When Ible relinquished the baton some year ago, The Arts Institute (still Peninsula Arts) were extremely fortunate in encouraging eminent American-born concert pianist, academic and festival organiser Robert Taub to take up the position. Ible had already organised a number of themed concert series, but his approach and that of Taub’s would reflect their different musical expertise and interests. I had a chat with Taub towards the end of 2018 about his new Musica Viva Series. He wanted to make the point that there should be nothing unusual about the London Mozart Players (LMP) – an ensemble of world repute, whom he had chosen to open the series – coming to Plymouth. The audiences here have not always turned out in their hundreds, but Taub was confident that people should flock to see a first-class product. He also wanted to reach out and involve the audience; one of the ideas was a short pre-concert talk.

Judging by how the church was packed full well before the advertised start-time, Taub could certainly tick two of his boxes already: employ a top ensemble to bring in the punters, and then give everyone present a chance to find out a little more about the works to be heard. Taub had enlisted the help both of LMP Principal Cellist Sebastian Comberti, and a Model D Steinway Grand (hired by the Arts Institute direct from Steinway & Sons, London in another instance of ‘only the best will do’).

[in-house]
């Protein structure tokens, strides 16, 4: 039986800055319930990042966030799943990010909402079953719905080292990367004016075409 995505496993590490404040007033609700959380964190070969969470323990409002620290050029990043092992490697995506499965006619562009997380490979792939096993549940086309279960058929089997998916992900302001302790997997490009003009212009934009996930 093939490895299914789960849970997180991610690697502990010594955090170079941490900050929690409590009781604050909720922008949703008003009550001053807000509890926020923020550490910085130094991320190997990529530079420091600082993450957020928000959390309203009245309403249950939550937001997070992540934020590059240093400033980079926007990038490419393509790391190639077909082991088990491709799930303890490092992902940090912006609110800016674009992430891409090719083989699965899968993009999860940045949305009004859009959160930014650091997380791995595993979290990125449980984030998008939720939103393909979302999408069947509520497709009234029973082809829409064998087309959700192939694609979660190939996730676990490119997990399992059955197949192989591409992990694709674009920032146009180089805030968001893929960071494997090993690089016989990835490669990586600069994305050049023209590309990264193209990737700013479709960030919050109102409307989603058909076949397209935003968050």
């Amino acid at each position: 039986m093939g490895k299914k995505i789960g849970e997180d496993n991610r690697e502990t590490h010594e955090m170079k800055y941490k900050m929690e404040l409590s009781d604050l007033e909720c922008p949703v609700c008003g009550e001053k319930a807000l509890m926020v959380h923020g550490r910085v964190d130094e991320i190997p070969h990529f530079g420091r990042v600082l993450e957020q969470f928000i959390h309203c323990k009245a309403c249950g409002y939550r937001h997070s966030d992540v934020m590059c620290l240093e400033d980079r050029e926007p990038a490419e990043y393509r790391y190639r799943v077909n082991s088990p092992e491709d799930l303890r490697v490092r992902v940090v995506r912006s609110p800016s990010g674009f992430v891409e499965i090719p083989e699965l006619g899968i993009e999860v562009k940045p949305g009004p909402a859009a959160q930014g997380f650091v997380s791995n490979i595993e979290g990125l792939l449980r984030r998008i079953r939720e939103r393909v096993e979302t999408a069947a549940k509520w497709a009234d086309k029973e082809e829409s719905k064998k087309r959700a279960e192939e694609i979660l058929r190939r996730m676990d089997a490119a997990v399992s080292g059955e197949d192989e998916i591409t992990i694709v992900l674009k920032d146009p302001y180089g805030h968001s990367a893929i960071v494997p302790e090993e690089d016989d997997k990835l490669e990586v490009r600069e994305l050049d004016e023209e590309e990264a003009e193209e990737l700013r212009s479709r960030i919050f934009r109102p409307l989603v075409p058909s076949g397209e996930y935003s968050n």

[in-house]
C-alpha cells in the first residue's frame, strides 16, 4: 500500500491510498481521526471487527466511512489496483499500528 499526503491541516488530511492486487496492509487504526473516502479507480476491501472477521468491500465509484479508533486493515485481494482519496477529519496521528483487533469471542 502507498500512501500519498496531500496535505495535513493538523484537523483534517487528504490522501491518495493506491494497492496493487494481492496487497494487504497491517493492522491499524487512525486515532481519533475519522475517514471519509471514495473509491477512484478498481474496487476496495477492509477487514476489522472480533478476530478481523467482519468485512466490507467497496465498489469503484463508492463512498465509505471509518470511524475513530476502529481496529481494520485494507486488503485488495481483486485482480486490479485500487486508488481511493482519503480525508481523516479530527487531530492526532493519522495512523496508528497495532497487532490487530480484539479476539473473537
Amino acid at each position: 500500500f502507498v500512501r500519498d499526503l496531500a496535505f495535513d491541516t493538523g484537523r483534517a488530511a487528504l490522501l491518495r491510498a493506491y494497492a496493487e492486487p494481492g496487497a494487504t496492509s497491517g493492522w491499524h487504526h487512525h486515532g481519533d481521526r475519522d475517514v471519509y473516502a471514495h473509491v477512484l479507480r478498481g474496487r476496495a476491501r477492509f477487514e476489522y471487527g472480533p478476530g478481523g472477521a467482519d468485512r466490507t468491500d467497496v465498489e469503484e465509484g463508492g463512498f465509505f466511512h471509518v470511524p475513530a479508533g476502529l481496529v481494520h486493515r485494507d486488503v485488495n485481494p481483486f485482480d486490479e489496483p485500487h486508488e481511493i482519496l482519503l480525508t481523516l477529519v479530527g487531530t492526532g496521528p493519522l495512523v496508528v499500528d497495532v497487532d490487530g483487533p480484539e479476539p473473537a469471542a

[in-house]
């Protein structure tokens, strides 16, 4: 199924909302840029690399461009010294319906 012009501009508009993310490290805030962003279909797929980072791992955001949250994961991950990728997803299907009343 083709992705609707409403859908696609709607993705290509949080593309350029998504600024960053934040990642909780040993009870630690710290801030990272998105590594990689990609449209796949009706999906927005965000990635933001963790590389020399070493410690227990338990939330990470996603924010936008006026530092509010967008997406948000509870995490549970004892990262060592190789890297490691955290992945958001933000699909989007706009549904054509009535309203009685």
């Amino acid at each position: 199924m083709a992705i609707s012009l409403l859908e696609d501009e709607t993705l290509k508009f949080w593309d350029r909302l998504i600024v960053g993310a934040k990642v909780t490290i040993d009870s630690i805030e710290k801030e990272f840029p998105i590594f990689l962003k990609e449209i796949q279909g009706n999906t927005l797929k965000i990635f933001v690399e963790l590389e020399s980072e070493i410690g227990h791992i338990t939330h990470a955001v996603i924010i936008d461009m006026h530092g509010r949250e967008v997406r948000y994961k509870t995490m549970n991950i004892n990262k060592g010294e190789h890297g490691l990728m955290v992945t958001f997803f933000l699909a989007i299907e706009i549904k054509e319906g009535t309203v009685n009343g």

This first-time pre-concert talk fell a little flat in actual presentation. A single hand-held microphone just could not accommodate both speakers, especially when Taub moved to demonstrate something at the piano. (Hands-free radio microphones might be a way to go.) The talk highlighted some interesting points to be picked up in the programme, essentially to do with the piano concerto, and given in a most congenial and by no means overly technical fashion.